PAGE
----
By George Laase
Special to the Observer 

Pension Costs Creating State-Wide Fiscal Crisis


The number of school districts facing insolvency is probably far higher than what is being shown by California’s most recent state-wide annual data, and the reason for this is the districts’ swelling pension costs.

According to the survey by Pivot Learning and the California School Boards Association, nearly sixty percent of California's school districts may be forced to deficit spend before this school year ends.

The Pivot Learning research—with help from the University of Missouri—sought to explore the degree in which pension costs were undercutting support for our most at risk students.

A major share of the additional money districts have received in extra supplemental and complementary funding are supposed to target low-income students, English learners and foster youth under the Local Control Funding Formula.

Cutting At-Risk Funding

The Pivot survey found that this may not be the case and in order to keep up with pension costs, districts are increasingly siphoning these additional LCFF resources from their intended use, in order to pay their state-mandated pension costs.

The latest research stands in sharp contrast to the state's year-old information that only five local educational agencies might not be able to meet all their future financial obligations.

However, this year’s annual spring fiscal report from schools did include that 47 LEAs had said they might not be able to cover all their obligations into the next fiscal year.

This sudden shift about school districts’ unknown fiscal future came even as the state funding guarantee has increased from $47.3B at the low end of the Great Recession to a record $77.8B this year, and close to $80 billion in 2019-20.

Pivot's latest report seems to expose a distinct difference between how much school budgets have increased and how school districts across the state are spending it. Many more districts are now holding administrative discussions about the need to make future budget cuts.

The Elephant in the Room

In 2014, in a move that is proving too little, too late, and over-burdensome for many local school districts, our legislature imposed higher pension cost-sharing requirements on employees as well as the state and local school districts-as employers.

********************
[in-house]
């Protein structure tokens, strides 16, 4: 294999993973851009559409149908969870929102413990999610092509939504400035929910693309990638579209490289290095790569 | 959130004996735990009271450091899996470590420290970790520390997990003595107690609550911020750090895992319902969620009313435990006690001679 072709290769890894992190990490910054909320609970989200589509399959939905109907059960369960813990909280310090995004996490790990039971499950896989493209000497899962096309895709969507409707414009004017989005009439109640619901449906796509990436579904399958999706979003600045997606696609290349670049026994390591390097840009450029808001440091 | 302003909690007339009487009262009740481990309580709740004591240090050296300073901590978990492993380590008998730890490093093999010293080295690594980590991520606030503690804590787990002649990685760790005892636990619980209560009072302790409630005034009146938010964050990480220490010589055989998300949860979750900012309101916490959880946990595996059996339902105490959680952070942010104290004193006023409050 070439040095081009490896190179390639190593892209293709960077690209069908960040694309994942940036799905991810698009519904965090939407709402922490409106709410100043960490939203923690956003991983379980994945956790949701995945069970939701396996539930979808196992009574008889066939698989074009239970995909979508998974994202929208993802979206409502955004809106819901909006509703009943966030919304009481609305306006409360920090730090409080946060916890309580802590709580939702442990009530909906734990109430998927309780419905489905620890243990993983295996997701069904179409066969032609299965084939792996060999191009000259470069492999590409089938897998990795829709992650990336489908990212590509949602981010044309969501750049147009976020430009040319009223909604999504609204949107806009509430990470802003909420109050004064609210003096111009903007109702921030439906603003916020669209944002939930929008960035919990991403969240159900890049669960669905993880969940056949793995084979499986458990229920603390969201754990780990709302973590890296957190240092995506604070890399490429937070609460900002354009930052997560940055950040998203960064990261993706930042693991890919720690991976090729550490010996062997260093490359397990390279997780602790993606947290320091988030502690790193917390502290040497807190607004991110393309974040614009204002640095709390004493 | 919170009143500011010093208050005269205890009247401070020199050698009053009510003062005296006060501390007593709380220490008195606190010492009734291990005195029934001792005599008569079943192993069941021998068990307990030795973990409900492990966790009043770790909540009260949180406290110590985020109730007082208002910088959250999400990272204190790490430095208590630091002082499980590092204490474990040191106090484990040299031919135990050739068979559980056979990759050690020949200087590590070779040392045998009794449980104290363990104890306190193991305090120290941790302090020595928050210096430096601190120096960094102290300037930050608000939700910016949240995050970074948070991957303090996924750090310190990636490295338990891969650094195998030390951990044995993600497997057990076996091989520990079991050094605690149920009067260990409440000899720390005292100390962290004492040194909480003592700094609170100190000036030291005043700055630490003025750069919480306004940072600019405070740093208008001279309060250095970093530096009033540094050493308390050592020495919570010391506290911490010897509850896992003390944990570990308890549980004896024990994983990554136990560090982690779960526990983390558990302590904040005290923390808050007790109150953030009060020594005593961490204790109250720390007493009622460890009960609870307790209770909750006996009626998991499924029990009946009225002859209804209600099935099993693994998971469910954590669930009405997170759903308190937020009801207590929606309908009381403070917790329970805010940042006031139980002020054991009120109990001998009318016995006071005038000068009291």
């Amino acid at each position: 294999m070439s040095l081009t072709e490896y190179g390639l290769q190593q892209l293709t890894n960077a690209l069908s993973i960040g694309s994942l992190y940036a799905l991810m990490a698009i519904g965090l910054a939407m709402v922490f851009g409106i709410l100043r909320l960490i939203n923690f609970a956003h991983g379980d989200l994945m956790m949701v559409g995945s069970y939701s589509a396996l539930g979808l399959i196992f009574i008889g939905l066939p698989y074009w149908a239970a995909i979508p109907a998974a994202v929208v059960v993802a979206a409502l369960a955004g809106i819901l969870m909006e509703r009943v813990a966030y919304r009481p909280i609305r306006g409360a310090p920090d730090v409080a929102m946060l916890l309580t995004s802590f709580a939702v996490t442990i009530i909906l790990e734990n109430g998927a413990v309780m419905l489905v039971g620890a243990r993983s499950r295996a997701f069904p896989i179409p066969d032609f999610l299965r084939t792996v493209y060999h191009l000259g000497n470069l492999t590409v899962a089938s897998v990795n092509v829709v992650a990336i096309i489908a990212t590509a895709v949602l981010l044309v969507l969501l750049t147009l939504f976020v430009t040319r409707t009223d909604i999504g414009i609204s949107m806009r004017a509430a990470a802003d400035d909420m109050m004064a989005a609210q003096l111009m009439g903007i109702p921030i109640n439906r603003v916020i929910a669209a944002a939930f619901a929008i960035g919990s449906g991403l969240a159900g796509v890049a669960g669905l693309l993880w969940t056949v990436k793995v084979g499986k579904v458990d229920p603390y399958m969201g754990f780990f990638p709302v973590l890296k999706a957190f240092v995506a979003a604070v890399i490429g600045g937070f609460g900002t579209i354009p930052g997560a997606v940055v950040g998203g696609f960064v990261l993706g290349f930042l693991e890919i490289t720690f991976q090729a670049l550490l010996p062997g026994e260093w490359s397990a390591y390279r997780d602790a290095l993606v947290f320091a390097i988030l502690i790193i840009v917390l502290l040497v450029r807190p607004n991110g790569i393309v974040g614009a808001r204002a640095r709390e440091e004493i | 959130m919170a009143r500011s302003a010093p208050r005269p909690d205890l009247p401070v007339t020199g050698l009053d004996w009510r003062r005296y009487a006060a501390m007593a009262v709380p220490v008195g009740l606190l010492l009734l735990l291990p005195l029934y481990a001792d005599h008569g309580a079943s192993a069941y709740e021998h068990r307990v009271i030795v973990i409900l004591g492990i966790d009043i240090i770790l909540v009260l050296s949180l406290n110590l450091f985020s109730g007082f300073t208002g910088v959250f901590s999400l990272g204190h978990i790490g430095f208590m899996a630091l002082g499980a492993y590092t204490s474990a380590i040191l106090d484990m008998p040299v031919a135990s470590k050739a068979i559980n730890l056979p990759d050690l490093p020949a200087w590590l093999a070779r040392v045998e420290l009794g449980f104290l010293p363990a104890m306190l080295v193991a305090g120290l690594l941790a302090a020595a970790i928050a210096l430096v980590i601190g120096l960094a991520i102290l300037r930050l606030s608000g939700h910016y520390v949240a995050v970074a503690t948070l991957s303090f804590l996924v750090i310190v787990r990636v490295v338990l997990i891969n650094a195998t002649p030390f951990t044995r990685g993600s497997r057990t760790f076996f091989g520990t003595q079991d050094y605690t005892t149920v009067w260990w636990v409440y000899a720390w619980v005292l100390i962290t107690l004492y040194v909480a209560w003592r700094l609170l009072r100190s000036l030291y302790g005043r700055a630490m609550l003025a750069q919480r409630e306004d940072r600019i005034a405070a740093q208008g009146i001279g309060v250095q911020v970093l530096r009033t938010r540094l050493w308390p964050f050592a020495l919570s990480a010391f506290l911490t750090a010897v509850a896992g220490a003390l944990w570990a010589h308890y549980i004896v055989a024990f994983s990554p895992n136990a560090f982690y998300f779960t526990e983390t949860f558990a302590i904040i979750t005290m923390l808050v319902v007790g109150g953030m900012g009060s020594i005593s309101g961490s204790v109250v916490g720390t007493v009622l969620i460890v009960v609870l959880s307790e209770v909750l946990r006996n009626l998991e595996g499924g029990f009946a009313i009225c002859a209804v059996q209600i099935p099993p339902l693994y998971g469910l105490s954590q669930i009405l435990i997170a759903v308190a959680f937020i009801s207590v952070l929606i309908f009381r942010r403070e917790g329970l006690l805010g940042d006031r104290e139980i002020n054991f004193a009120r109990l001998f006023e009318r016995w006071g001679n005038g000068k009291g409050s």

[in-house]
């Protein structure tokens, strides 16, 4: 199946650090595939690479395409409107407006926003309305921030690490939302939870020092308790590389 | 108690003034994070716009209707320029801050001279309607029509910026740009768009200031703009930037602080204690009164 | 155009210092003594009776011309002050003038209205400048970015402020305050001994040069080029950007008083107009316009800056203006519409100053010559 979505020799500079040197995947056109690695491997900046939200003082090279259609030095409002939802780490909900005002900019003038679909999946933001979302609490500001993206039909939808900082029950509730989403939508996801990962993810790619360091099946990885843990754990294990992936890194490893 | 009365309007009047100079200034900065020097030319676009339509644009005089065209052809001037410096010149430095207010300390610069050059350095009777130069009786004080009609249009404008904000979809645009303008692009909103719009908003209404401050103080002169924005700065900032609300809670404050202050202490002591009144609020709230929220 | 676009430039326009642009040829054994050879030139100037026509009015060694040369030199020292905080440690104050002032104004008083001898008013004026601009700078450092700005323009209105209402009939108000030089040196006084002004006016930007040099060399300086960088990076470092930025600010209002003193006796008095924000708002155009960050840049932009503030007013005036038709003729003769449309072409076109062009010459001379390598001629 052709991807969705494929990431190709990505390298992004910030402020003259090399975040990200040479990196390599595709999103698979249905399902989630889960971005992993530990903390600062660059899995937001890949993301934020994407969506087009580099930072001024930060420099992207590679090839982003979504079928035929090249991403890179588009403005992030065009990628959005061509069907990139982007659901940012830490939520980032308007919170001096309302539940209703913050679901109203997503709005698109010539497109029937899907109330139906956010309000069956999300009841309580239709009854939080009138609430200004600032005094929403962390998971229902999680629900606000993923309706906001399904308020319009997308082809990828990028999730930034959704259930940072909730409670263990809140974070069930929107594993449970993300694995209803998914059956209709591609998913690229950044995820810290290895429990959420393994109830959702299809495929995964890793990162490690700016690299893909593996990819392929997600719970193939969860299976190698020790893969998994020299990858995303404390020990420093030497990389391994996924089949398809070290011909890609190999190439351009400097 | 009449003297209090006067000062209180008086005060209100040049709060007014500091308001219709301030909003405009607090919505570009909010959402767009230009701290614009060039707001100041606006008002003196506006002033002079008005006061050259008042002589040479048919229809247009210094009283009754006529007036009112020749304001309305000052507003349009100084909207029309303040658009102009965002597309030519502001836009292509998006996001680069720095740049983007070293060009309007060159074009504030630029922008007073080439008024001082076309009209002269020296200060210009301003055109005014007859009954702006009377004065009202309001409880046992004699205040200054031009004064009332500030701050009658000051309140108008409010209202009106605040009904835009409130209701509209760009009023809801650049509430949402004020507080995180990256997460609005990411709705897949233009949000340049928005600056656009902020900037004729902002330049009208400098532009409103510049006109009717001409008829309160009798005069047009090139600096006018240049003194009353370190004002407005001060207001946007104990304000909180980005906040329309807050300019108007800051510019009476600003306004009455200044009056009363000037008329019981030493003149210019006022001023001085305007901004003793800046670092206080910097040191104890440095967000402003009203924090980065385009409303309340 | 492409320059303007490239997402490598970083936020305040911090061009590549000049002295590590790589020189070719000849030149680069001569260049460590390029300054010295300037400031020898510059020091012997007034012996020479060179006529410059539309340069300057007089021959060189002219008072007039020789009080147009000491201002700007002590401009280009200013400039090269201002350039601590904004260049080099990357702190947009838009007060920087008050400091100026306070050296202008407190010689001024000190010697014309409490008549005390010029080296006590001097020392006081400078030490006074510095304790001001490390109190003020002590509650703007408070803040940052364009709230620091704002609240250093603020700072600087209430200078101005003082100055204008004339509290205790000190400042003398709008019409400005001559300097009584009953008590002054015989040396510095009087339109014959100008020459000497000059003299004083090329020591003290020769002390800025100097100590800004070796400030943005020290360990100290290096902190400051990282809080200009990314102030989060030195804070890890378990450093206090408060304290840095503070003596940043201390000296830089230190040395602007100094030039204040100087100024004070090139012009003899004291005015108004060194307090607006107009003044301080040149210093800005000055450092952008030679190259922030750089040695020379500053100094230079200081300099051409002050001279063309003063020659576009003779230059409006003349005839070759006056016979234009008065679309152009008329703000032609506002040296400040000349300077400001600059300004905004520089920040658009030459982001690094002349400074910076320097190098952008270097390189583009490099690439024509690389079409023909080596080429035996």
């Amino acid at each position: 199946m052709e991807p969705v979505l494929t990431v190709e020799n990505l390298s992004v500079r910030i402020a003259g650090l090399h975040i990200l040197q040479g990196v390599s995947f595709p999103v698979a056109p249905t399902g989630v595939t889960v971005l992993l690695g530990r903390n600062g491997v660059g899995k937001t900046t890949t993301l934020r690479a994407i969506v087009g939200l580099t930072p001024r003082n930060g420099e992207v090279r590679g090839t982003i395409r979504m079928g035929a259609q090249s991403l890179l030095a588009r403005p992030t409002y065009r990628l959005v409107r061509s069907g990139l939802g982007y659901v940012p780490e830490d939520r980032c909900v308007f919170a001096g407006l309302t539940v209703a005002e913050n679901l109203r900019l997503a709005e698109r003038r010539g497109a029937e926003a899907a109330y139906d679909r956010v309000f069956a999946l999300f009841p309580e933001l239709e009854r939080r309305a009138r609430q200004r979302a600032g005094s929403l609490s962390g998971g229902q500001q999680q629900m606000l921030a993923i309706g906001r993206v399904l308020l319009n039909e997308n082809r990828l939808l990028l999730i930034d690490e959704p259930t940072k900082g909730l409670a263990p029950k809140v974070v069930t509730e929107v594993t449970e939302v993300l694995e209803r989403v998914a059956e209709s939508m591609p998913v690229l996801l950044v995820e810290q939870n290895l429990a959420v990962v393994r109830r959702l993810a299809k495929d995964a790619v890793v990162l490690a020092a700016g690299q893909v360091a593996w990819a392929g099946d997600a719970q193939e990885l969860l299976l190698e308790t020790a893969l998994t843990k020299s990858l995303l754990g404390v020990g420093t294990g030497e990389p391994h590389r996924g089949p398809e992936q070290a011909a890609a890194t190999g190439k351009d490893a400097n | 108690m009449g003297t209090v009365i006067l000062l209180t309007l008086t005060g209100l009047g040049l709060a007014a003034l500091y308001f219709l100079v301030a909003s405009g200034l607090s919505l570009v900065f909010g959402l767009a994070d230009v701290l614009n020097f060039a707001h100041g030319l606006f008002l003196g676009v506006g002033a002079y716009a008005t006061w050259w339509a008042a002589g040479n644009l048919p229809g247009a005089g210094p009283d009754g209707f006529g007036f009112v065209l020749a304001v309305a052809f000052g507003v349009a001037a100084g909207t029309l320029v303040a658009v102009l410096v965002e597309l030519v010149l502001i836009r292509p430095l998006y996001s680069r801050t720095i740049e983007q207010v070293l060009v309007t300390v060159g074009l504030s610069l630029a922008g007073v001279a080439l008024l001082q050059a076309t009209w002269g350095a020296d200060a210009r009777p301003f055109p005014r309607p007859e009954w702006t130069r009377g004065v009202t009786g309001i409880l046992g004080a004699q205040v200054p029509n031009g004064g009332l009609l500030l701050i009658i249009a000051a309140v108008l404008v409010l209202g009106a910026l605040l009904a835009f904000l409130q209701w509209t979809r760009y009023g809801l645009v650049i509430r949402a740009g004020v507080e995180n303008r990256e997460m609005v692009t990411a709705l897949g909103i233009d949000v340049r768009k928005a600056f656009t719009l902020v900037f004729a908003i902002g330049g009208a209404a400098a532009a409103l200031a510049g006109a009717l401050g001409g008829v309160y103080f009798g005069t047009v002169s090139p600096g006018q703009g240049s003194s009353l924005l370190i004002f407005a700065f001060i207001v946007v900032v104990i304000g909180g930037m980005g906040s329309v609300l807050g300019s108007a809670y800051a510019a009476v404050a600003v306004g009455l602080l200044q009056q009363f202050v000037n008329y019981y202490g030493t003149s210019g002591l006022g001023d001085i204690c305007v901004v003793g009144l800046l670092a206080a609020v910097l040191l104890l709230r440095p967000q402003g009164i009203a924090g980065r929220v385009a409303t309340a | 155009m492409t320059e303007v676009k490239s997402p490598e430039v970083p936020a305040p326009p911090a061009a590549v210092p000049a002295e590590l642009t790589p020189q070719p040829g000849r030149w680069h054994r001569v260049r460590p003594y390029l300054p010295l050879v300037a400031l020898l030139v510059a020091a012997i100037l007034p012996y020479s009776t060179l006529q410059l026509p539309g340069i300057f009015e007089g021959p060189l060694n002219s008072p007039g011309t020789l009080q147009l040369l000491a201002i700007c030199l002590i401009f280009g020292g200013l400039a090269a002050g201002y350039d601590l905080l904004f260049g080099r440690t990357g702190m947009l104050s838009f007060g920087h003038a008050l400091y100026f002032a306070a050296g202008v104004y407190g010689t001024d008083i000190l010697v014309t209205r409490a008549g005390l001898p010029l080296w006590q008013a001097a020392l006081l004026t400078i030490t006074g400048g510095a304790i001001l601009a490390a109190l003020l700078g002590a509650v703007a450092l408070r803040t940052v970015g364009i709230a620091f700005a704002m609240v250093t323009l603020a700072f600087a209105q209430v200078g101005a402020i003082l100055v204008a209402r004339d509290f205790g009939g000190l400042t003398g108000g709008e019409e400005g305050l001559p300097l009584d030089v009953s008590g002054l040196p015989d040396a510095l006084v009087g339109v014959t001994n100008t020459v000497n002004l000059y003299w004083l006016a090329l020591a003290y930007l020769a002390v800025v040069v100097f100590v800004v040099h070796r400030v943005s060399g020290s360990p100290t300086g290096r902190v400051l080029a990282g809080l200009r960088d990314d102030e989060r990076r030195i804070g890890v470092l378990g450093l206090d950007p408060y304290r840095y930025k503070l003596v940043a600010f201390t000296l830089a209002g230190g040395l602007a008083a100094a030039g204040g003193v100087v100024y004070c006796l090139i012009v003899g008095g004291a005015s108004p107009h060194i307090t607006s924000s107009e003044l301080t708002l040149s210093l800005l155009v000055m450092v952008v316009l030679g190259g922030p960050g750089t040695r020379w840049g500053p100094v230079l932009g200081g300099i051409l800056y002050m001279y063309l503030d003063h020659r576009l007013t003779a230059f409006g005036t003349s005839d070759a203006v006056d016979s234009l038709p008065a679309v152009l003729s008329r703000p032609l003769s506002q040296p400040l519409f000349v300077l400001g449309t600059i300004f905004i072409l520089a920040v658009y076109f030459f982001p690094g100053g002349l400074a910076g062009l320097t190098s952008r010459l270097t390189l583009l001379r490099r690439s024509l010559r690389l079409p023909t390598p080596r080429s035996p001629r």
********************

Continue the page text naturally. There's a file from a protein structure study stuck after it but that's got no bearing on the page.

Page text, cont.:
The impact of these rate increases have proven to be too steep for district budgets. As employers, school districts’ CalSTRS costs will increase from a rate of 8.5% in 2012 to more than doubling to over 19%, by 2021—an increase of over 225%. In the end school districts will be paying a combined $9 billion just on pension benefits-up from $3.5M before the recession.

At issue is the increasing burden of baby-boomer retirement costs and the state legislature’s inability to deal with the problem earlier before it got out of hand--waiting years until the unfunded liability of CalSTRS had grown to over $50B in 2014 and is still growing annually. CalSTRS unfunded liability is still increasing annually. It is now over $90B--even after years of state-imposed annual increases in payments.

While it was understood that some LEAs--including our own CCUSD--were struggling with pension costs, because long-term contracted salary increases had to be met, the latest survey results from Pivot Learning show just how much more wide-spread the problem is and may yet become without further legislative action.

Local communities are seeing district annual revenues increase and are thinking everything is going great and that school districts are adding more student services and district salaries would be increasing. But that is far from what is actually happening.

State-Level Action is Needed

The most obvious answer to this pension funding issue is for the state to increase its legal share of pension costs and/or its funding of K-12 education. But how much more remains at issue. Gov. Gavin Newsom has proposed paying $3 billion of one-time money into CalSTRS to help reduce the burden on the California’s school districts. One time infusions may not be enough to fix the problem. What we need is a statewide debate on how the state legislature is going to pay for these ballooning pension costs—or not.


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